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 Exhibits: Nature: Wildfire


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    Fighting Fire in the I-Zone
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Fighting fire in the Ashley National Forest

Fighting fire in the Ashley National Forest

During the last half of the 20th century, people began moving in great numbers from cities to the suburbs and then into America's rural areas. These urbanites wanted to live in unspoiled scenic areas, near the public lands where they could hike, bike and picnic. The result was that more and more people lived in areas of fire-prone brush, forest, or grassland, creating what is called the wildland-urban interface, or the I-Zone.

The I-Zone occurs in three different configurations.

  • Urban spread, where neighborhoods come into direct contact with wildlands.
  • Summer homes and isolated cabins, located near public lands or other undeveloped areas
  • Islands of wild lands within urban areas, such as large parks or forests

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Firefighter's Air Operations Center in Safford, Arizona

Firefighter's Air Operations Center in Safford, Arizona

I-Zone fires tend to be more damaging than urban fires and are more difficult to control. Firefighters give priority to saving people and structures, so I-Zone fires can be especially devastating for the natural surroundings. I-Zone fires are also complicated by the fact that fires in homes and buildings are fought very differently from wildland fires. Structural fires are fought with water, available from fire hydrants in populated areas, to stop fires as soon as possible. Wildland fires are attacked from the perimeter, and firefighting strategies focus on preventing its spread.

Firefighters cannot do their work alone. Everyone who uses the outdoors must be aware of existing fire conditions, be cautious with campfires and equipment such as chainsaws or vehicles. A recent fire in New Mexico, which caused a whole town to evacuate, was started by an malfunctioning ATV. Homeowners can also help firefighters by using FireWise techniques around their property. The FireWise web site (see below) provides valuable information on fire-resistant construction material and fire-defensive landscaping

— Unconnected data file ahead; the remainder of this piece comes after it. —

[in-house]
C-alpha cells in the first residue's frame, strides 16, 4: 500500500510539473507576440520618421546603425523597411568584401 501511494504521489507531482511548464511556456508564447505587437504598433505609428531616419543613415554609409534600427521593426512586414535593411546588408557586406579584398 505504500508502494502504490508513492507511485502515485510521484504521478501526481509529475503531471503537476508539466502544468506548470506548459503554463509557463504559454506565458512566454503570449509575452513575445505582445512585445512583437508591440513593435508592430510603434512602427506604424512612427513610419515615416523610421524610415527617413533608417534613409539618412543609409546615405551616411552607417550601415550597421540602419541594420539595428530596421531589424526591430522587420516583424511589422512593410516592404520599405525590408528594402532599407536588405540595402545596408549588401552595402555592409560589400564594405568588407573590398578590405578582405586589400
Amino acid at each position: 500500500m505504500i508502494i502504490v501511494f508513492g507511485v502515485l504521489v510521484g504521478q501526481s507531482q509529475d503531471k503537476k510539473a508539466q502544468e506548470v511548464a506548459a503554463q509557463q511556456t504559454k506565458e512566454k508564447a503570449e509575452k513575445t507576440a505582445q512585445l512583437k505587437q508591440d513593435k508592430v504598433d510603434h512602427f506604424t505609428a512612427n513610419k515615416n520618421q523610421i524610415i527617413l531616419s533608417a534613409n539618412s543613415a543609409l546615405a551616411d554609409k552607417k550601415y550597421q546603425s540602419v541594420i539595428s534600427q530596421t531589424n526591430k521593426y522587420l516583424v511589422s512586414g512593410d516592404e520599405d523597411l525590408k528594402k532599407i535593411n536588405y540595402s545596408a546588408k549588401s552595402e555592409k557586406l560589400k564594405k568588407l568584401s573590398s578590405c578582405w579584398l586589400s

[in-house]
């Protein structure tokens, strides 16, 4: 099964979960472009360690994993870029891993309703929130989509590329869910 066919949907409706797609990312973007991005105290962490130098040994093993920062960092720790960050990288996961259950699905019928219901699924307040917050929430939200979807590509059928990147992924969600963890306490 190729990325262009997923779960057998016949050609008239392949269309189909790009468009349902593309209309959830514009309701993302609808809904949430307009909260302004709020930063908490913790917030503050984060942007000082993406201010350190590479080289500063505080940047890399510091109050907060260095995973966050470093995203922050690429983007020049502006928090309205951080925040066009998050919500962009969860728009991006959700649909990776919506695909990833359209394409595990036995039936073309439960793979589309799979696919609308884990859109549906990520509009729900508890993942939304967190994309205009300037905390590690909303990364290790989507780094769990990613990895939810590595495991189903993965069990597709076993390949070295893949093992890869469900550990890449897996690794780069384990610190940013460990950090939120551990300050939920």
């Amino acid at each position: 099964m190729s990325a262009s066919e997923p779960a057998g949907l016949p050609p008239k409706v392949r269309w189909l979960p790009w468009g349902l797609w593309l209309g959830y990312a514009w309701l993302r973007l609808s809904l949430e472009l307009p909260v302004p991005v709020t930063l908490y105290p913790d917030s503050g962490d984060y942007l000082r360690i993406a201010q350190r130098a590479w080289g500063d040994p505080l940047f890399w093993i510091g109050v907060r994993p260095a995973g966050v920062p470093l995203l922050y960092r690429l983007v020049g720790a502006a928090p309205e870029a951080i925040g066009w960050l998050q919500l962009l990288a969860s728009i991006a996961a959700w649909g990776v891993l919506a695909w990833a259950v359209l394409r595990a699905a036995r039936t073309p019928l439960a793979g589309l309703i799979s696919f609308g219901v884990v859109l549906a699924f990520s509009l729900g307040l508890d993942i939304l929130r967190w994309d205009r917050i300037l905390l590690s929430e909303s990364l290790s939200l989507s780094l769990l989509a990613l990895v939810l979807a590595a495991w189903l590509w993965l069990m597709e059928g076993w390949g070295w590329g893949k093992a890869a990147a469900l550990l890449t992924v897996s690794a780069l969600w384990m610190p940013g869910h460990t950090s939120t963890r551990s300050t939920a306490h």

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    Fire Management
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A helicopter ferries water to a prescribed burn in Wyoming.

A helicopter ferries water to a prescribed burn in Wyoming.

Wildfires are a fact of life: they always have and probably always will occur in most ecosystems. As our population expands into the countryside, the I-Zone grows. As the I-Zone grows, so does the threat wildfires pose to people and the threat people and their fires pose to wildlands. A century of fire suppression has altered many of our forests and increased the danger of high intensity wildfires. Invasive weeds on western rangelands have crowded out native grasses and created conditions for devastating wildfires.

Managing wildland fires is a daunting task. To effectively do so, we must understand the important role that wildland fires in nature, and we must also integrate natural fires with human needs. One of the most effective tools in modern fire management is prescribed burning. We have come full circle, recognizing that intentional burns are a major key to ecosystem restoration.

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Prescribed burn near Rock Springs, Wyoming.

Prescribed burn near Rock Springs, Wyoming.

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? burning uses fire to prevent fire. The controlled burns get rid of dead and downed wood, weeds, and other fuel loads which have accumulated over many years of fire suppression. These small fires are set under highly regulated conditions and are allowed to burn within a planned geographic area. Unfortunately, while prescribed burning is an effective tool away from civilization, it becomes less so in the I-Zone where the proximity of houses and dense vegetation make fire control all but mpossible.

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A meadow blooms with lupine after a wildfire

A meadow blooms with lupine after a wildfire

Fire management does not stop after the fire is out. Landscape rehabilitation and restoration projects are important to communities as well as to ecosystems. Short-term rehabilitation projects help prevent further damage to ecosystems and communities as a result of fire. Long-term restoration projects help improve land unlikely to recover naturally from fire, prevent invasions of noxious weeds and exotic species, and reduce disease and bug infestations.

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On August 17, Team South toured the Rodeo-Chediski wildfire site in the Apache-Sitgreaves National Forest. Browse the journals and dispatches for more information.

Links for more information

  Part One--

This exhibit is sponsored by the National Interagency Fire Center.

  Share your thoughts and comments on this topic at the AF.net forum--


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